Okinawan garden majesty

by Stephen Mansfield

The world’s first gardens may well have been made of coral, natural clusters of underwater beauty that could be glimpsed through the transparent water. Perfectly tone-coordinated, balanced and formed, they were refined by nature to a degree that may have suggested the divine.

Those living in the coral islands of Okinawa have been well placed to observe these marine gardens, learn from them and requisition their treasures. However, Okinawan garden design and horticulture reflect not only climatic differences, but also disparities in taste and cultural preference from mainland Japan.

Adjoining the wooden, red-tiled buildings and the terraces of Udun Palace, which served as a large second residence for the Ryukyu royal family, Naha’s Shikina-en Garden (aka Shichina-Nu- Udun) was completed in 1799.

Soon afterward, when Chinese delegates gathered at the 15-room palace for the coronation of King Sho On of the Ryukyus, the head of one delegation, Cho Bunkai, and his assistant, Lee Teigen, appear to have been the first guests invited to behold the Shikina-en.

The rear parts of Shikina-en resemble a botanical garden, an arboretum with paths set between tightly braided grass. A pavilion at the far rear of the garden has sweeping views of the city outskirts, and it was there the Chinese delegates were taken to demonstrate to them that Okinawa was not a small nor insignificant island.

A nearby grove of banana trees reminds visitors that they are firmly in the subtropics, and that any resemblances to the Japanese stroll garden are minimal.

Continental Asia asserts itself in the Rokkaku-do, a small Chinese-style pavilion of hexagonal design. Constructed as a space to rest and relax, the arched bridge leading to the gazebo is carved from a single piece of Ryukyu limestone. The entire 41,997 sq. meters of the garden was painstakingly reconstructed over a 20-year period after the site was obliterated in World War II.

Looking at prewar photos of the garden, the current restoration is an astonishingly faithful one, right down to the wooden buildings and pavilions. Adding a touch of authenticity to the site, the stone bridges, built in the Chinese style, were largely reconstructed from the remains of the original.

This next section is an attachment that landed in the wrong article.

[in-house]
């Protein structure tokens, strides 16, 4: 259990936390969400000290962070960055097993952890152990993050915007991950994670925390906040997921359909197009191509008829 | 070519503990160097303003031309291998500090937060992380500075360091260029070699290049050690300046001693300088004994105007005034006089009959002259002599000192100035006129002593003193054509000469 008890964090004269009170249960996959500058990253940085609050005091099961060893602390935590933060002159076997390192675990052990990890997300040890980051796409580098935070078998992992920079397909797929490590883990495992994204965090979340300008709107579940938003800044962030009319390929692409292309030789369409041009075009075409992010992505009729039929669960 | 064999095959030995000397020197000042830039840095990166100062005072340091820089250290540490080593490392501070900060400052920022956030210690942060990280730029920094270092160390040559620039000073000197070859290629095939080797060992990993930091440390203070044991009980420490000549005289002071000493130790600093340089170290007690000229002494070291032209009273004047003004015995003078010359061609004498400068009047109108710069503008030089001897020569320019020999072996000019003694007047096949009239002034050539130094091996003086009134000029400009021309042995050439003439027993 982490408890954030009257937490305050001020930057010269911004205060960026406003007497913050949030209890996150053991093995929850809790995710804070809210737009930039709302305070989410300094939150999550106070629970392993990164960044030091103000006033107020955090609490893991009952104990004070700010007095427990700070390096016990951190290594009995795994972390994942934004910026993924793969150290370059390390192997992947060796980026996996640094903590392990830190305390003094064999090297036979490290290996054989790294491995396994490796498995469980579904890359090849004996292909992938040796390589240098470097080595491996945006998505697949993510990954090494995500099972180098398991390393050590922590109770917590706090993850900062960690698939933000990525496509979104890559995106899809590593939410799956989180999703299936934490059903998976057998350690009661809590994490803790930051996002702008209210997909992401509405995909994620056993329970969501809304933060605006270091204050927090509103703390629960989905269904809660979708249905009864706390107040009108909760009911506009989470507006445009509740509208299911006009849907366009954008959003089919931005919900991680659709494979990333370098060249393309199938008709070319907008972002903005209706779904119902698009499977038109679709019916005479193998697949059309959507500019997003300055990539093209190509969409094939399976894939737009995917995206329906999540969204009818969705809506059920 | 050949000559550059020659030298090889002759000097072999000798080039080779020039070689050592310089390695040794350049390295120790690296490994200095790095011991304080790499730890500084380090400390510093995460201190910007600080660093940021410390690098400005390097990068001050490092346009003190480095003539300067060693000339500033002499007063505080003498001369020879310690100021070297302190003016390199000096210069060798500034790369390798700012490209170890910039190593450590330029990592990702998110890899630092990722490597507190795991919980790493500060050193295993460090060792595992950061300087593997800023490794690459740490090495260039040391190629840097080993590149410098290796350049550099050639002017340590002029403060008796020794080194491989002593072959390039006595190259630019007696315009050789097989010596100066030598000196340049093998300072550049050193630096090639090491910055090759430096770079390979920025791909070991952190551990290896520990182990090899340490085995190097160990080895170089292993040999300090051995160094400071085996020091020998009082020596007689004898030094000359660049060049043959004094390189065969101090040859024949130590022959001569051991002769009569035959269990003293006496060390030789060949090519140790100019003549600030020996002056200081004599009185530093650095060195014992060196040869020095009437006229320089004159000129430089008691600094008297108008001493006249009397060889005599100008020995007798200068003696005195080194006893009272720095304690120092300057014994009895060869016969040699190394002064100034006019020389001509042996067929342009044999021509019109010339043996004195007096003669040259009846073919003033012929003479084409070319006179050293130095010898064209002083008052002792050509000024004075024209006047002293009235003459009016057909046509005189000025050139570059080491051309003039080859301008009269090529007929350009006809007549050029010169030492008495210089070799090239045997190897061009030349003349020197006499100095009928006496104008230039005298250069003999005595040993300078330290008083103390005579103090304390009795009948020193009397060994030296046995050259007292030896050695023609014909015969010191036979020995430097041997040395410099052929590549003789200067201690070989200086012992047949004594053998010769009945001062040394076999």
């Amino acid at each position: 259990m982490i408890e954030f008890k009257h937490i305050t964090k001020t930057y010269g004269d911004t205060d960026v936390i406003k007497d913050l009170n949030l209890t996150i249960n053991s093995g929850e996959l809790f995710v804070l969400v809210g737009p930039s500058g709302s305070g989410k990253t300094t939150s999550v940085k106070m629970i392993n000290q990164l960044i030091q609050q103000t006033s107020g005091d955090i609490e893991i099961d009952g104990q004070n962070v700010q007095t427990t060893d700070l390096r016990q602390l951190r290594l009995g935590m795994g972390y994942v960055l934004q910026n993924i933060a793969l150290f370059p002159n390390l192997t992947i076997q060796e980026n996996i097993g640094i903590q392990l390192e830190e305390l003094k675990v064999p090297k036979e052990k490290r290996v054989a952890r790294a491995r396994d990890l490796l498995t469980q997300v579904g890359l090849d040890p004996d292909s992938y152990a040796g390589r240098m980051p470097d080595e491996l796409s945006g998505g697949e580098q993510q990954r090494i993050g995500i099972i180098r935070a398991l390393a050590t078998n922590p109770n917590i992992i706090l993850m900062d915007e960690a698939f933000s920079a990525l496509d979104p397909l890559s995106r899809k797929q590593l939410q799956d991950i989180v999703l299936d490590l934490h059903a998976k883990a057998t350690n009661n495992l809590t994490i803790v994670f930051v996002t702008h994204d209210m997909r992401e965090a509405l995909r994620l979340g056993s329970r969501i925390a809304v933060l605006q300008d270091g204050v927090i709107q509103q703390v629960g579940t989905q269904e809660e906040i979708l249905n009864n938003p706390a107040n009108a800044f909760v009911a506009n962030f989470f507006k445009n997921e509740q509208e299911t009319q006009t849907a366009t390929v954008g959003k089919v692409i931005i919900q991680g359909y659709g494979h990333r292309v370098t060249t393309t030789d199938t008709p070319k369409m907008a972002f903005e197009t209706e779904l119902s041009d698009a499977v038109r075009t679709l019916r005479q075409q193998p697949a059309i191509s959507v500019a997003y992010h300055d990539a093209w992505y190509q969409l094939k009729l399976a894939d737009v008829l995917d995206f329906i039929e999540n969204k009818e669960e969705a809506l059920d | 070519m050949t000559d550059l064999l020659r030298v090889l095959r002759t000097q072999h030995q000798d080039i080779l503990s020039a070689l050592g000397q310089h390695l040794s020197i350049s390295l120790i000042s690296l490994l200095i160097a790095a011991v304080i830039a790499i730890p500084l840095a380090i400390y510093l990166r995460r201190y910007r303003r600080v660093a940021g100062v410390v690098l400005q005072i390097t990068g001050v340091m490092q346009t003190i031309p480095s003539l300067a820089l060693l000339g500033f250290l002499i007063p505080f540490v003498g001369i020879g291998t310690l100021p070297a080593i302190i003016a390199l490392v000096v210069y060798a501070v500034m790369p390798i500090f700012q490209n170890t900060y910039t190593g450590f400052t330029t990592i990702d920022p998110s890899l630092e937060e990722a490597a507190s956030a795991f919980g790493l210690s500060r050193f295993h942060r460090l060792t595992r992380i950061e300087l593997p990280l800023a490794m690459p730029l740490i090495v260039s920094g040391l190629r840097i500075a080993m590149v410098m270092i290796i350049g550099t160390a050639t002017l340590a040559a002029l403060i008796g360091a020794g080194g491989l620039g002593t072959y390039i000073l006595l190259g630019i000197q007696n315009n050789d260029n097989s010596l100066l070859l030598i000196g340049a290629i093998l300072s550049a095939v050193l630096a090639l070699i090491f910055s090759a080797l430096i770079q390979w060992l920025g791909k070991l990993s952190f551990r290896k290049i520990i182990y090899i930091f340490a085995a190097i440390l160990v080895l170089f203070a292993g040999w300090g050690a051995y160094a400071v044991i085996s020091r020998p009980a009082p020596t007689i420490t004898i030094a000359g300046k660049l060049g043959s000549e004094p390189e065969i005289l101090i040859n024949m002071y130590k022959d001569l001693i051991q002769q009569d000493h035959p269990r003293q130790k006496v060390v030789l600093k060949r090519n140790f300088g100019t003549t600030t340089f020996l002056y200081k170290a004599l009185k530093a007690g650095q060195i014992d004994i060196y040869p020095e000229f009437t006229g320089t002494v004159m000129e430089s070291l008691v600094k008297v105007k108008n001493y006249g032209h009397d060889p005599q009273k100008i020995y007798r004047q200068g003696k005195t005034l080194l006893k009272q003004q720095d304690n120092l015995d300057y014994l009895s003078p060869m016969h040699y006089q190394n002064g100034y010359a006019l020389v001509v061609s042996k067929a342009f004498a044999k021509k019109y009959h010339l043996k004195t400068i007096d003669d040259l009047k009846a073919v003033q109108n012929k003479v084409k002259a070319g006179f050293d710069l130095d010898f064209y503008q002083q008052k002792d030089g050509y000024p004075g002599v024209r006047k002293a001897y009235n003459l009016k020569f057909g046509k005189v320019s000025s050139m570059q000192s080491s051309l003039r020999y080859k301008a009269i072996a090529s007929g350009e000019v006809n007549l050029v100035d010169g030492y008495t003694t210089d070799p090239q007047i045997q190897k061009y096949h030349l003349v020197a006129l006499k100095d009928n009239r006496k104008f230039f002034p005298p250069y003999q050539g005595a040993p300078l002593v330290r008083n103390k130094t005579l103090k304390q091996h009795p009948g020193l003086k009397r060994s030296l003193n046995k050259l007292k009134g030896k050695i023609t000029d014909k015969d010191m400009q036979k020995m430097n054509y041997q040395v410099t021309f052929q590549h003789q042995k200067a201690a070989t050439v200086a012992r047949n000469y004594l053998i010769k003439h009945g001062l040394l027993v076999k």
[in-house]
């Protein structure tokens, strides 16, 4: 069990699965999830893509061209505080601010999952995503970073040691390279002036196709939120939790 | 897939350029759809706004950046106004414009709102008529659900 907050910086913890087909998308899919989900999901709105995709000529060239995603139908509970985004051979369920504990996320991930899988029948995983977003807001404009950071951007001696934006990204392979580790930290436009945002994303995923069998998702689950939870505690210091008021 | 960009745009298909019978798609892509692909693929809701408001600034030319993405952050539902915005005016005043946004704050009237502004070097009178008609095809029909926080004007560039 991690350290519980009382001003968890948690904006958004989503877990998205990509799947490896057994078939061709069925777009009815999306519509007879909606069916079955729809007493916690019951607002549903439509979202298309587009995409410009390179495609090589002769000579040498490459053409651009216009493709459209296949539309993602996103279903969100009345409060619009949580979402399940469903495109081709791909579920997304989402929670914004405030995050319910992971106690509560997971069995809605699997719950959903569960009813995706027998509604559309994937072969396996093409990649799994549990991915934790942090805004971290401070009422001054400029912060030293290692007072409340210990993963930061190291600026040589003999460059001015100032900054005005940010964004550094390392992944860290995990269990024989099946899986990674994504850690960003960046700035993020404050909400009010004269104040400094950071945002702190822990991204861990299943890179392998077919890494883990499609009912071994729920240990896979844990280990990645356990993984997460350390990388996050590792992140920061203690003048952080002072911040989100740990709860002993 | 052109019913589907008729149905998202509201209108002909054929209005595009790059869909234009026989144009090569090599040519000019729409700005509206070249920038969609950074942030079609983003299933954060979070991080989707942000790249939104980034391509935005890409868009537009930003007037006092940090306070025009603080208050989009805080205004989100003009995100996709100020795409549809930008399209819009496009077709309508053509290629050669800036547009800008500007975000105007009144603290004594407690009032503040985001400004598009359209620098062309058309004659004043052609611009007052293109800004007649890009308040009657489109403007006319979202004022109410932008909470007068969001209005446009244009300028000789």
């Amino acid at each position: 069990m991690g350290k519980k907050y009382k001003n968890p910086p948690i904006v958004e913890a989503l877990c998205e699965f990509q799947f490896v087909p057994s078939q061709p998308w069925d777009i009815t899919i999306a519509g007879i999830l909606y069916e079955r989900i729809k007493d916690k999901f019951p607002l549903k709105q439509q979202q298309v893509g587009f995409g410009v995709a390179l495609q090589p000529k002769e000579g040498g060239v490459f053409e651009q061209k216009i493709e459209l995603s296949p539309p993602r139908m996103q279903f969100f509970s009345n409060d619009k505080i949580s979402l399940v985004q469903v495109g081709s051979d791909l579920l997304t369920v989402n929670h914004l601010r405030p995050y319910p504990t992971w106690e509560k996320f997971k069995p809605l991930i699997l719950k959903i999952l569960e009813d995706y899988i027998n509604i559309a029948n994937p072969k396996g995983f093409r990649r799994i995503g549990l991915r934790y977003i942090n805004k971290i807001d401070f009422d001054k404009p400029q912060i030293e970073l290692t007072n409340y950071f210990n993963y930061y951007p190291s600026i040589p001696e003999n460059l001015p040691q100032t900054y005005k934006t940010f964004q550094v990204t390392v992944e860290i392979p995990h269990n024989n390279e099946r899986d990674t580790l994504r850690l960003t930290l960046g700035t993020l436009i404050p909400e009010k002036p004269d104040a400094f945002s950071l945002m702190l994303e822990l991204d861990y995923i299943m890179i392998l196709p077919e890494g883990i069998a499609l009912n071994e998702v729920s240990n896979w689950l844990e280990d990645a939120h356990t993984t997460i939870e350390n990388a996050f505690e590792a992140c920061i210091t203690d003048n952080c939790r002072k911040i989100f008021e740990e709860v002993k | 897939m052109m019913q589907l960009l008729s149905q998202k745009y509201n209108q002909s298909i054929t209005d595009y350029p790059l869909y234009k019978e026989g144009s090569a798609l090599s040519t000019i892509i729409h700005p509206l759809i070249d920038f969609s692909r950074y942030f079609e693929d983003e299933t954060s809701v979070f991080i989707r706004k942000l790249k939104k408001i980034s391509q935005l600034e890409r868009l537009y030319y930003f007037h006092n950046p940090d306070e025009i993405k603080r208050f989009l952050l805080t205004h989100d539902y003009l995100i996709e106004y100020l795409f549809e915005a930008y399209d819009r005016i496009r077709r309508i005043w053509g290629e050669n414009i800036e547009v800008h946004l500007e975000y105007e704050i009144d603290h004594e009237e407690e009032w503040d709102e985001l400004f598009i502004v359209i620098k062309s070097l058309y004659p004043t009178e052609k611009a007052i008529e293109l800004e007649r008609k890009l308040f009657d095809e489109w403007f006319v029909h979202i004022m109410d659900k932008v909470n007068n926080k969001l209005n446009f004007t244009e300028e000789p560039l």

Fortunately, older Okinawans have inordinately good memories. When the grounds were planned for reconstruction, old photographs and records were used alongside the recollections of elderly residents. The restoration of the lower sections of limestone at Ikutoku-sen, a freshwater spring that is the source for the pond, was based on rubbings taken from the original stone blocks. The spring is a fine example of Okinawan masonry work. The stone resetting throughout is skillfully executed, though the pond’s cement truss somewhat diminishes the garden’s naturalism.

The costly restoration clearly paid off. In 2000, Shikina-en was registered as a UNESCO World Heritage Site, though few people outside Okinawa even seem to be aware of the garden.

Interestingly, at Hokuzan, the most northerly tip of mainland Okinawa, Asumui, a sacred prayer site for shamans and priestesses, is a mysterious looking limestone landscape. A sorcerer’s world of sharp, pitted rocks and wobbly paths, it is a fascinating place to visit as it provides insights into some of the geological influences that may have been adopted into Okinawan gardens like Shikina-en.

A fondness for stones, the sharp, spiny rocks of these coral islands, so different from the smooth, moss-covered variety found in Japanese gardens, typifies the Okinawan garden. If rocks represent mountains, in Okinawa they also evoke coastal cliffs and offshore formations. Never far from the sea, these stone arrangements are doubtless modified versions of the complex, interlocking rock piles found in classic Chinese gardens.

The limestone compositions of the Chinese garden consisted of fabulist piles of energizing rocks full of blowholes, scooped surfaces, cavities and hollows — a playful effect still much beloved of the Chinese.

However, the Chinese influence, while important, should not be emphasized at the expense of native Okinawan instincts. Although there was symbolism embedded in the gardens of Okinawan royalty, the adoption of Chinese forms was mostly visual and aesthetic. Complex notions such as the belief among Daoist scholars that a private garden, “simple, formless, desireless, without striving,” was an articulation of a yearning for a graceful, happy, long life in retirement, had little place in the exuberant, flower- and plant-filled gardens of these islanders.

Metaphysics have never much appealed to the Okinawan mind. Eschewing the demanding symbolism of the Japanese garden, most Okinawans would feel perfectly comfortable with the simple sentiments of the Ming Era Chinese writer and gardener Wen Zhenheng, when he wrote that gardens ought to be places where the visitor should be able to “forget their age, forget to go home, and forget their fatigue.”

ANA and JAL both have daily flights to Naha. Skymark also flies there. The garden can be reached by taxi, a 30-minute walk from Shuri Castle, or by taking Bus 5 from Kokusai-dori, or Bus 14 at Naha Bus Center or Asahibashi Station to the Shikina-en-mae stop. Open 9 a.m.-4.30 p.m., closed Weds. Entrance ¥400 for adults.